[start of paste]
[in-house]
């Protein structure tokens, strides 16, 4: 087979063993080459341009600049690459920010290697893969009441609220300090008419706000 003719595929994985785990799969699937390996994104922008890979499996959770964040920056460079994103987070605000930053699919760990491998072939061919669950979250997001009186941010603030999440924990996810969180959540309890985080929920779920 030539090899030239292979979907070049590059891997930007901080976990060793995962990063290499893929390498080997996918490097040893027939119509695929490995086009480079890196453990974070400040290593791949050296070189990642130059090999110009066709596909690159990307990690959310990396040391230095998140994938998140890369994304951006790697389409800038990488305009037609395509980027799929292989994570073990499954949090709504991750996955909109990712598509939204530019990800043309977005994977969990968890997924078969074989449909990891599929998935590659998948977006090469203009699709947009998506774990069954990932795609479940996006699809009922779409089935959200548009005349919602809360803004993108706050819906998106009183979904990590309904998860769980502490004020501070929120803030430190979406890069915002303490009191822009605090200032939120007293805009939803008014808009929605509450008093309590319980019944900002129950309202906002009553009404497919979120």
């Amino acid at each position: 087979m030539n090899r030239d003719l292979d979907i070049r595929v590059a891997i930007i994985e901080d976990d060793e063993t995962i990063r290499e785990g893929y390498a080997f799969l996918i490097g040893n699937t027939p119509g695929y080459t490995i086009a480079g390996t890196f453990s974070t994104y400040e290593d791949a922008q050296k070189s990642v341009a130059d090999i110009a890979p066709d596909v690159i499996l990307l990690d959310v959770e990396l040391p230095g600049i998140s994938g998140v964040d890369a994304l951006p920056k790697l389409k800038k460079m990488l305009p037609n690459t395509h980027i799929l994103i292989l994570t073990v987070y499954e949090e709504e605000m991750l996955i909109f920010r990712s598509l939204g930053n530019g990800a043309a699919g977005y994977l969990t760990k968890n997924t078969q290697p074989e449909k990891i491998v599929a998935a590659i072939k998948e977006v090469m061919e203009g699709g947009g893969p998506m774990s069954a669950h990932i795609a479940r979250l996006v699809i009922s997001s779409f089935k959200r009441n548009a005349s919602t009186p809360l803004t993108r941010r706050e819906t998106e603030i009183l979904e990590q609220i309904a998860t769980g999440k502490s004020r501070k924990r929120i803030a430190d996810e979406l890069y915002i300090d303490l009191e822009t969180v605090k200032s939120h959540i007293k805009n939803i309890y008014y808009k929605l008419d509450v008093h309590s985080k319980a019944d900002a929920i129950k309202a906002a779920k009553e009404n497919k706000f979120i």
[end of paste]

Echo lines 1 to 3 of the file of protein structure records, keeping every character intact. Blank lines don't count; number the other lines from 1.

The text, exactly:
[in-house]
């Protein structure tokens, strides 16, 4: 087979063993080459341009600049690459920010290697893969009441609220300090008419706000 003719595929994985785990799969699937390996994104922008890979499996959770964040920056460079994103987070605000930053699919760990491998072939061919669950979250997001009186941010603030999440924990996810969180959540309890985080929920779920 030539090899030239292979979907070049590059891997930007901080976990060793995962990063290499893929390498080997996918490097040893027939119509695929490995086009480079890196453990974070400040290593791949050296070189990642130059090999110009066709596909690159990307990690959310990396040391230095998140994938998140890369994304951006790697389409800038990488305009037609395509980027799929292989994570073990499954949090709504991750996955909109990712598509939204530019990800043309977005994977969990968890997924078969074989449909990891599929998935590659998948977006090469203009699709947009998506774990069954990932795609479940996006699809009922779409089935959200548009005349919602809360803004993108706050819906998106009183979904990590309904998860769980502490004020501070929120803030430190979406890069915002303490009191822009605090200032939120007293805009939803008014808009929605509450008093309590319980019944900002129950309202906002009553009404497919979120």
């Amino acid at each position: 087979m030539n090899r030239d003719l292979d979907i070049r595929v590059a891997i930007i994985e901080d976990d060793e063993t995962i990063r290499e785990g893929y390498a080997f799969l996918i490097g040893n699937t027939p119509g695929y080459t490995i086009a480079g390996t890196f453990s974070t994104y400040e290593d791949a922008q050296k070189s990642v341009a130059d090999i110009a890979p066709d596909v690159i499996l990307l990690d959310v959770e990396l040391p230095g600049i998140s994938g998140v964040d890369a994304l951006p920056k790697l389409k800038k460079m990488l305009p037609n690459t395509h980027i799929l994103i292989l994570t073990v987070y499954e949090e709504e605000m991750l996955i909109f920010r990712s598509l939204g930053n530019g990800a043309a699919g977005y994977l969990t760990k968890n997924t078969q290697p074989e449909k990891i491998v599929a998935a590659i072939k998948e977006v090469m061919e203009g699709g947009g893969p998506m774990s069954a669950h990932i795609a479940r979250l996006v699809i009922s997001s779409f089935k959200r009441n548009a005349s919602t009186p809360l803004t993108r941010r706050e819906t998106e603030i009183l979904e990590q609220i309904a998860t769980g999440k502490s004020r501070k924990r929120i803030a430190d996810e979406l890069y915002i300090d303490l009191e822009t969180v605090k200032s939120h959540i007293k805009n939803i309890y008014y808009k929605l008419d509450v008093h309590s985080k319980a019944d900002a929920i129950k309202a906002a779920k009553e009404n497919k706000f979120i």